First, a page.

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In the Marble Maze


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Gudnason captures his wife, Engilbjort, on the page, passing along her brightness while sharing his loss and learning to heal.

Icelandic literary tradition stretches back a thousand years and more. Its sagas of love, loss, and endurance are a unique contribution to the world’s literary heritage. They contain myths and legends, family histories and genealogies. Gudnason’s memoir echoes these ancient forms, building his lost wife, Engilbjort’s modern legend. Iceland’s current writers and artists record present-day sagas of triumph and tragedy with lyrics and lines of poetry aimed straight at the heart. The author draws on these as he shares his love story.

In the Marble Maze stays grounded through painful moments, bringing us inside Intensive Care units, guest houses, and the empty home to which the author returns without his beloved Engilbjort. Descriptions of complicated treatments and emergency surgeries don’t make for light reading, but Gudnason makes us members of Engilbjort’s circle. We are among those pulling for her as she fights for her life. The Facebook chat messages which could become myopic and exclusive are, instead, a warm way to touch our hearts in shared human grief.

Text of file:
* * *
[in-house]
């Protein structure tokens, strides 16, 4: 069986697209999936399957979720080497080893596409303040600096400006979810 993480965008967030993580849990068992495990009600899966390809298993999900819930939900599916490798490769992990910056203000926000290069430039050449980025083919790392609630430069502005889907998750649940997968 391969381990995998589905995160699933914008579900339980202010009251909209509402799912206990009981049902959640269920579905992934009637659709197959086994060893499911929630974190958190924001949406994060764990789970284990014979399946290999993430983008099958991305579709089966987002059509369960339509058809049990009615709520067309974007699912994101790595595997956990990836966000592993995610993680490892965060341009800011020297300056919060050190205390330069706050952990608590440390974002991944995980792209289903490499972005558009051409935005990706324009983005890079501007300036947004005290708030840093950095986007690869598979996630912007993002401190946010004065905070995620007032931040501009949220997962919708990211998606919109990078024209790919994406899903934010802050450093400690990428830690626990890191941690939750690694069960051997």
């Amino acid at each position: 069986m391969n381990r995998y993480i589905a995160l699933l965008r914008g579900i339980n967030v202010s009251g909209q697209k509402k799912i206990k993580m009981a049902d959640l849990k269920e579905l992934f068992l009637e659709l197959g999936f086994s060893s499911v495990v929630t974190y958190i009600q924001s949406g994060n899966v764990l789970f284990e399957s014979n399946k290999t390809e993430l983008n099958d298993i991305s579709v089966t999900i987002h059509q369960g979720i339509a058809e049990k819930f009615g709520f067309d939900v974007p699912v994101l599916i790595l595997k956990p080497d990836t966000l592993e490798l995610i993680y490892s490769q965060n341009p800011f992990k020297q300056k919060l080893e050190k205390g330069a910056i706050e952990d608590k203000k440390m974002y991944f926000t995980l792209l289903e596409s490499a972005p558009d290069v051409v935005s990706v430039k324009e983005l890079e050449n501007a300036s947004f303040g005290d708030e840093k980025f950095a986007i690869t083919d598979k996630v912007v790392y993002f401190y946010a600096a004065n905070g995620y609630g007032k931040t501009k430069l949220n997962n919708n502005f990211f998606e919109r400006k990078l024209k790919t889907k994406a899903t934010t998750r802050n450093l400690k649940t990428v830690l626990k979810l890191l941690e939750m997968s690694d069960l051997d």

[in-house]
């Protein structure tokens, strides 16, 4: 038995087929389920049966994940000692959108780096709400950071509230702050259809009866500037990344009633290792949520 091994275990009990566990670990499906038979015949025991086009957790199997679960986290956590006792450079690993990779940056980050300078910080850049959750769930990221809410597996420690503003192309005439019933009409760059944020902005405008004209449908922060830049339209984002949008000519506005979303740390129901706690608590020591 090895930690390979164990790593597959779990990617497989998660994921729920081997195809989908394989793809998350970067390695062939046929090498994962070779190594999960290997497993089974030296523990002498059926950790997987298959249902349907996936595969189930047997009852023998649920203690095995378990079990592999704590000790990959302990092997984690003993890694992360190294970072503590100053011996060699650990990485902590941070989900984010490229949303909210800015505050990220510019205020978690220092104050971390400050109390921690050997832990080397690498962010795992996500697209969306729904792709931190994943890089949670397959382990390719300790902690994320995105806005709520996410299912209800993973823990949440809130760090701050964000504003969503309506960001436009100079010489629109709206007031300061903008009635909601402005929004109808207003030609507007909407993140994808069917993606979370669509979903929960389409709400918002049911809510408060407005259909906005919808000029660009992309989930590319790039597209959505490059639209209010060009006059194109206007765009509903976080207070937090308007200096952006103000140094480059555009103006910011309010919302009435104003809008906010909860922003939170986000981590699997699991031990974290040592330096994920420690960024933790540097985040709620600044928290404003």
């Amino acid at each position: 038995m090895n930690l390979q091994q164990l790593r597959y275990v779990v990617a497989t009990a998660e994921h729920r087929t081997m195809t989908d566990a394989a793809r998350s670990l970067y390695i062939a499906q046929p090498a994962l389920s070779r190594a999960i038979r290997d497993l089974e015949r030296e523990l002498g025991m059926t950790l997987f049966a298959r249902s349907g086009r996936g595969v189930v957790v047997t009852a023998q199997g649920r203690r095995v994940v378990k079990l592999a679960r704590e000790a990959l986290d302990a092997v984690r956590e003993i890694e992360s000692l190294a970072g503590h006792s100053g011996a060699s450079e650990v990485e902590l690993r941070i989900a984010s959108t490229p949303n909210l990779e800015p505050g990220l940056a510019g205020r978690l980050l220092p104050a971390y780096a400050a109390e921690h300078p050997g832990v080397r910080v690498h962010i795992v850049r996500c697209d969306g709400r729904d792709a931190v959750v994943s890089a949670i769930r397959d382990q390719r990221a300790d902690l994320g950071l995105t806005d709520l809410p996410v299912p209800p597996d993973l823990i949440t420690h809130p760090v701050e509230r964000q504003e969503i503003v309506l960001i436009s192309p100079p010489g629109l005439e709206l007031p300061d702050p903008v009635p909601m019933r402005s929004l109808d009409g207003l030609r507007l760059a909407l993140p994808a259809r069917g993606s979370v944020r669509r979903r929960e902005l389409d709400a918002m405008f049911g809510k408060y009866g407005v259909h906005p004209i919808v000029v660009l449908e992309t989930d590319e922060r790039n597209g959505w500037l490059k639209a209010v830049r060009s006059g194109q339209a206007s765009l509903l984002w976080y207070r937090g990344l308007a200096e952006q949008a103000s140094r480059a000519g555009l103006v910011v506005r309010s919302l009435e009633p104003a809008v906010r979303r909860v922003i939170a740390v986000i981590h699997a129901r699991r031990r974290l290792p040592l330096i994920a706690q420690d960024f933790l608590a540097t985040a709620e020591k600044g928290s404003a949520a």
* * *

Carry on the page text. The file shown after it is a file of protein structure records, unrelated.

Gudnason wants to remember. Counselling and books on living with grief are a comfort, but he is honest when the advice doesn’t resonate. “I don’t recall experiencing denial or anger, nor having attempted to bargain my way out of my loss,” he writes in response to the five stages of grief: denial, anger, bargaining, depression, and acceptance. Yet, in optimistic Facebook posts, he denies that a stopped heart is the end of the line. Each risky surgery and private prayer for Engilbjort’s survival is a bargaining. The botched arrangements for the return of her remains provoke an anger Gudnason knows is out of character. As a grieving husband, he faces the sadness and acceptance of laying a loved one to rest.

In the Marble Maze is one of many memorials Gudnason creates for Engilbjort. As he sorts through relics, photos, and clothing, he takes time to remember. With songs and poetry from Iceland and around the world, he tells their story. He emphasizes family and community while giving it the gravity and timelessness of the greatest ancient sagas.

Reviewed by

Jennifer Frost lives in Woodland Hills, CA with her husband & 6-year-old son. With a degree in English Literature from the University of Iowa, Jennifer has spent her life as a devoted reader & secret writer. You can find her stories in Esoterica, East of the Web, and Deracine.


About the author

I live in Iceland, where I was born in 1973. In 2019, my wife died from a heart infection at the age of forty-six. We have two sons, twenty-two and sixteen years old. I've worked as a journalist, in corporate communications and as an advisor to a minister of government. Music is my main passion. view profile

Published on May 05, 2022

Published by

60000 words

Worked with a Reedsy professional 🏆

Genre: Biographies & Memoirs

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